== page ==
"Mum, I have a girlfriend. She's from Venus"
"I was just checking if you're actually listening', grinned Adam.
I don't blame him for thinking that I'm totally spaced out. We have been in Jakarta for the past three days, which means it has been three days since we left my maid, Ti, at Sukarno Hatta, where she boarded a domestic flight home to Solo. I heard her mother shed tears upon her return.
There's tears in my family, too.
"Nak Kak Ti!!", you can hear the nightly cry."Nak Kak Tiiiiiiiiii!"
My kids are doing fine without Kak Ti, actually. They're too busy having a great time : splashing in the pool, eating lots of chocolate eclairs and open faced sandwiches, meandering through the hotel lobby in their Power Puff Girls wooly robes, wrecking the room, taking baths every two hours while leaving a debris of wet clothes, toilet paper and empty shampoo bottles, punctuating evening gamelan performances with embarrasingly loud guffaws, scrawling out oil pastel pictures on every piece of paper in sight, quarelling with each other in public, gorging themselves at the breakfast buffet, and monopolising the TV's remote, to care about Kak Ti's absence.
It's me who's doing the bawling.
It's just been three days, and I'm ready to eat my own children.
Yesterday, I brought my children for tea at one of the hotel's eating places, where business people meet to have small pastries and finger sandwiches, a nice place with large windows overlooking verdant gardens.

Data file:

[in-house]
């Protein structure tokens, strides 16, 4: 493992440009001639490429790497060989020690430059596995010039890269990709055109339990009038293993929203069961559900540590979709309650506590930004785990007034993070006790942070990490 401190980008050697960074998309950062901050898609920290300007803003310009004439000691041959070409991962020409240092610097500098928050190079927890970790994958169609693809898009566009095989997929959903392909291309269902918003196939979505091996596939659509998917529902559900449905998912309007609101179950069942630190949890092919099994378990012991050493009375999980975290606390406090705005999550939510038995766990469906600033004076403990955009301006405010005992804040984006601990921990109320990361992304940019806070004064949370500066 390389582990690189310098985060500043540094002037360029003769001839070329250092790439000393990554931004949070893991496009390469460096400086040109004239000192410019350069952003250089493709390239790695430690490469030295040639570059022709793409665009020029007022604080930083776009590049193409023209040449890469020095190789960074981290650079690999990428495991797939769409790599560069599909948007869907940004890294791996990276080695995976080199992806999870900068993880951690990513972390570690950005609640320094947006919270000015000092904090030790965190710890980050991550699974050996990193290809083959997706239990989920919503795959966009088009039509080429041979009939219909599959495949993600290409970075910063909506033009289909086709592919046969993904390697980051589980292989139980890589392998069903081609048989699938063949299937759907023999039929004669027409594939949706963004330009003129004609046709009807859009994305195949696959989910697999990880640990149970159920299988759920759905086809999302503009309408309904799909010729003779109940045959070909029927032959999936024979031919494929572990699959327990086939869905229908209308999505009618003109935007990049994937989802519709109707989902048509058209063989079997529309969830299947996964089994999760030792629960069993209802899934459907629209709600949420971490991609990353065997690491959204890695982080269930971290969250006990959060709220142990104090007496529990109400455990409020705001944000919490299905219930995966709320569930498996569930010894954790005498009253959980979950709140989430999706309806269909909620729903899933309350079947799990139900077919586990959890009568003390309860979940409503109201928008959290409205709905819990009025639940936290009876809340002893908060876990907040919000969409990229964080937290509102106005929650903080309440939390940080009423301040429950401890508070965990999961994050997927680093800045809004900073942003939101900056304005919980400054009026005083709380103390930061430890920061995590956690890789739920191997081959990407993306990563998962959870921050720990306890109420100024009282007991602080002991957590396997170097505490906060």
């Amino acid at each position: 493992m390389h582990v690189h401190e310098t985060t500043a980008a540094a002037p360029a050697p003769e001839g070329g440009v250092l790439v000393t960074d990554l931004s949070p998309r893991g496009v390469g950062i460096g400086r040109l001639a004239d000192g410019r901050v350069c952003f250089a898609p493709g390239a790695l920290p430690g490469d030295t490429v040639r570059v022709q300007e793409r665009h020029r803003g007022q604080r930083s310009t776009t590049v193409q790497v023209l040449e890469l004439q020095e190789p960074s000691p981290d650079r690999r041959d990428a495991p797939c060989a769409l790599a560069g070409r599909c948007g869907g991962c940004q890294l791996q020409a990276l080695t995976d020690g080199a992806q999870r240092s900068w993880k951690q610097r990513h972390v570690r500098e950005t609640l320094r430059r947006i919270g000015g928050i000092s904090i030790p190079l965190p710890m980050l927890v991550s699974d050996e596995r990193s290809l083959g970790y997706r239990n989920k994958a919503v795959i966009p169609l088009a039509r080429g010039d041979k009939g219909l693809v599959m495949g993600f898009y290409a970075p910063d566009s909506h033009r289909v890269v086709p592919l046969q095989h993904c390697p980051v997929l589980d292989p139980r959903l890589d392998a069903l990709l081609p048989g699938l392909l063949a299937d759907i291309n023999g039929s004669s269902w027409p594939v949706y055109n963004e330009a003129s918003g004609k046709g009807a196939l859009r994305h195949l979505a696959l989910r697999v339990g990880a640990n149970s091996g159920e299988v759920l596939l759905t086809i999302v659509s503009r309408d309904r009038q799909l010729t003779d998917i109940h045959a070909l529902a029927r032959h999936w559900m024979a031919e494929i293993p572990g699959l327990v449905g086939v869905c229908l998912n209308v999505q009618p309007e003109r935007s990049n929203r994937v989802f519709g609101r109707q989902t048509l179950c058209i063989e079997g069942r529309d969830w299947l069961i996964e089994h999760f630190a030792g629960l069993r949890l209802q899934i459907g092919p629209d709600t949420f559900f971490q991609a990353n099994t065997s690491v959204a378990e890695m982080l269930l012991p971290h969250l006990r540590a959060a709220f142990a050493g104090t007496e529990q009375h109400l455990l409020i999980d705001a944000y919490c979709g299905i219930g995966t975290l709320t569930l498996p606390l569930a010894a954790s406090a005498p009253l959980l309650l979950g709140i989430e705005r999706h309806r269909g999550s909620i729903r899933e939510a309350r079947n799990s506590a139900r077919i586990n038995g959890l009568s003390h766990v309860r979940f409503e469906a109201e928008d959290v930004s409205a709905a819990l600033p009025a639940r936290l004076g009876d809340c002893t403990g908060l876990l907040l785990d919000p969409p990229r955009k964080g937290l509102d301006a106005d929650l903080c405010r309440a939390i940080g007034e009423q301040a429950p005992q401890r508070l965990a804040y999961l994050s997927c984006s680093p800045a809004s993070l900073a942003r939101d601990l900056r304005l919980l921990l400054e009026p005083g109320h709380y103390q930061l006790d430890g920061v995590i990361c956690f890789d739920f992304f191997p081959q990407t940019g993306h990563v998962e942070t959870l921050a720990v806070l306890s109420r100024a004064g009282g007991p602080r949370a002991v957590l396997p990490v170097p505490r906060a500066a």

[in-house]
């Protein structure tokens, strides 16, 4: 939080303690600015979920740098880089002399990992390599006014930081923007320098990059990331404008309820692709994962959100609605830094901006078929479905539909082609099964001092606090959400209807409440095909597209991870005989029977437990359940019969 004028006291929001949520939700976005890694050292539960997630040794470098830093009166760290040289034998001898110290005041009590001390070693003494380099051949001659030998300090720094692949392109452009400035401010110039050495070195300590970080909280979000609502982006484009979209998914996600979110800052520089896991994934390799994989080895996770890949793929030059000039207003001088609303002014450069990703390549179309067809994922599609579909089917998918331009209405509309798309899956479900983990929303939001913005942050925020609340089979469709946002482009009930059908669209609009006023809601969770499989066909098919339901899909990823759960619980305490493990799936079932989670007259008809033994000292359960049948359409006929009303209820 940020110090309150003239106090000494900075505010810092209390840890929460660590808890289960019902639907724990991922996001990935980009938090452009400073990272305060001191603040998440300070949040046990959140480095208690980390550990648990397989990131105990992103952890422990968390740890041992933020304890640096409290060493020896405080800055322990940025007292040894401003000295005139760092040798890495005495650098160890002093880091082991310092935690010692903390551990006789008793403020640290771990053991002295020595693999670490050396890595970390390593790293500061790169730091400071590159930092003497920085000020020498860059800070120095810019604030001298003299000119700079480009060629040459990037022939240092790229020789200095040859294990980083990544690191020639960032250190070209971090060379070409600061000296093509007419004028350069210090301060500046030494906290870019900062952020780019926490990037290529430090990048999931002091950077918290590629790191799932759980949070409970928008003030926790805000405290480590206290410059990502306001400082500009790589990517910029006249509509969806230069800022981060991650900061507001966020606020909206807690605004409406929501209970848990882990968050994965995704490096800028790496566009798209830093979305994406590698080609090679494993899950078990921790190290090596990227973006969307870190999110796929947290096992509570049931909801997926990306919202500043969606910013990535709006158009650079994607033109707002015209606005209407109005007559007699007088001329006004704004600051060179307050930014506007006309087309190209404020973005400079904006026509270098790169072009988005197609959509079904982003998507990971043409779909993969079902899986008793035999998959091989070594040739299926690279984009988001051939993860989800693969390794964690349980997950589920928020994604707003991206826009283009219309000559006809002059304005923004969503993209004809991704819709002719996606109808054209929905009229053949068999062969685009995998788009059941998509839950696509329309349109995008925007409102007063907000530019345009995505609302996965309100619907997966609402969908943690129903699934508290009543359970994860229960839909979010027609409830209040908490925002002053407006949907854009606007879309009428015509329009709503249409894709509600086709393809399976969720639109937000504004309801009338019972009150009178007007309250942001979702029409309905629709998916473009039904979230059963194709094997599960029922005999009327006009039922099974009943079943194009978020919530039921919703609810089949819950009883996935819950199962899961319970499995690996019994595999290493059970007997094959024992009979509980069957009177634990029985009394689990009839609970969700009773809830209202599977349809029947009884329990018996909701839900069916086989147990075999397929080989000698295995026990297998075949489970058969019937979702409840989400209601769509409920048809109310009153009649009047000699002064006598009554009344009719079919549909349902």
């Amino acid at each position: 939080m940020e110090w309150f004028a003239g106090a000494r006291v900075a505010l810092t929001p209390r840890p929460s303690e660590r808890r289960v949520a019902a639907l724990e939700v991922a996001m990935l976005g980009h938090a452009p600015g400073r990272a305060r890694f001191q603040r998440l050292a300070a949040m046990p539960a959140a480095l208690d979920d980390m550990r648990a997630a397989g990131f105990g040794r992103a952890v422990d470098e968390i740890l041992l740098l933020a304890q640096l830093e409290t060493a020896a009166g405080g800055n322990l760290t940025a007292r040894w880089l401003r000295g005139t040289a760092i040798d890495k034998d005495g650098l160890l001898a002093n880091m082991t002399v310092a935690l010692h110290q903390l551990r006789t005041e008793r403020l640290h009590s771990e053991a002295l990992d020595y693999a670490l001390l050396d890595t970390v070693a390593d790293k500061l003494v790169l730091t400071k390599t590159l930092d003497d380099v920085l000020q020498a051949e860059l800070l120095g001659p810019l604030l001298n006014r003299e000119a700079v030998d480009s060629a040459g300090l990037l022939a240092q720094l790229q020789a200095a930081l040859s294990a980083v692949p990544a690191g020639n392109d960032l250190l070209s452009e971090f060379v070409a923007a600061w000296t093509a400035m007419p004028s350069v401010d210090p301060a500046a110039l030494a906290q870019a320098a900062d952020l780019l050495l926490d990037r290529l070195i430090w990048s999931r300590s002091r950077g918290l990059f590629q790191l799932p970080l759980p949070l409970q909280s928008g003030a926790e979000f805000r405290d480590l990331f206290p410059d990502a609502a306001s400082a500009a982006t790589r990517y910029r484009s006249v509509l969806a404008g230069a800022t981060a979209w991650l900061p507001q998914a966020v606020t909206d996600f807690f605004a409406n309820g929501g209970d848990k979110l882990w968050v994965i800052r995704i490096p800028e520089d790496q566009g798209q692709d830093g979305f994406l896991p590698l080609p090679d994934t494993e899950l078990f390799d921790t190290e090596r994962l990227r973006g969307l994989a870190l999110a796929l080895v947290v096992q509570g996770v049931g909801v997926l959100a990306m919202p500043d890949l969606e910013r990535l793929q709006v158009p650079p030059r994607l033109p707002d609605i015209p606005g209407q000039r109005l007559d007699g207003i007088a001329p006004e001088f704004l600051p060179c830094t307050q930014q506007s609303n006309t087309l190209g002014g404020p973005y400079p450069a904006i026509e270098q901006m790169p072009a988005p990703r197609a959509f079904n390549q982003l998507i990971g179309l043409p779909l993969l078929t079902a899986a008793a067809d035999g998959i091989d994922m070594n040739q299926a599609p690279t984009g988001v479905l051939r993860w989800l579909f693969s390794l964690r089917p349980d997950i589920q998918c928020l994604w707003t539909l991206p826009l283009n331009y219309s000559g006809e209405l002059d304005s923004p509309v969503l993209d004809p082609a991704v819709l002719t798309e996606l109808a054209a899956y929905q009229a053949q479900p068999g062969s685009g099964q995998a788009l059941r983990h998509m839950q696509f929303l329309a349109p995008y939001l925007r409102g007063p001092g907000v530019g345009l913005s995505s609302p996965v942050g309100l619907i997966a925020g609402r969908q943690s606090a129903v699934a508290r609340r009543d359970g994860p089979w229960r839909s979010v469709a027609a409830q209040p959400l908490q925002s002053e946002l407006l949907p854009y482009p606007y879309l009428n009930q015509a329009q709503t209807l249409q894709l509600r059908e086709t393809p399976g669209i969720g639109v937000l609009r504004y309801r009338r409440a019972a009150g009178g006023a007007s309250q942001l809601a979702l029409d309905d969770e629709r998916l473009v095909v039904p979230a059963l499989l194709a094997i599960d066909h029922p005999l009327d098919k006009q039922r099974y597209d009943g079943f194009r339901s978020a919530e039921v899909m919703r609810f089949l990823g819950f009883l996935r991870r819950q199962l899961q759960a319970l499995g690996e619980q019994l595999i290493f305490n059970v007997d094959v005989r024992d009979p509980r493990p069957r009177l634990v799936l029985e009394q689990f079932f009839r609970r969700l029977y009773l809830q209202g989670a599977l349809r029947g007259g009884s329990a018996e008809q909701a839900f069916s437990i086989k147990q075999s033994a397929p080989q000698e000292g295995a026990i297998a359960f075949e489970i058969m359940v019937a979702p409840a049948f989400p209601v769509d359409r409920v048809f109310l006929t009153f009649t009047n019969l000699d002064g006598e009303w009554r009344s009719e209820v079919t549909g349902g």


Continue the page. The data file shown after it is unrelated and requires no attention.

We sat down, and one guest promptly collapsed and had a heart attack.
A waiter tried to revive him, a doctor gave him CPR, but he remained erm, dead.
"When you die", said Adam, "it's your feet that would die first. They'll go cold".
We saw the unfortunate guest as they wheeled him out. His feet had turned blue.
My children were solemn for about five minutes."We can't order yet", Aiysha whispered."His spirit is still hanging around this place".
Then a waitress came and smiled brightly. Among the three, they had about seven sandwiches, five eclairs, six brownies and two chocolate muffins, two pots of tea and three hot chocolates. So much for respecting the dead.
Ladies and gentlemen, you have the privilege of ruthlessly dissecting my first attempt at vlogging/PIBcasting : click here.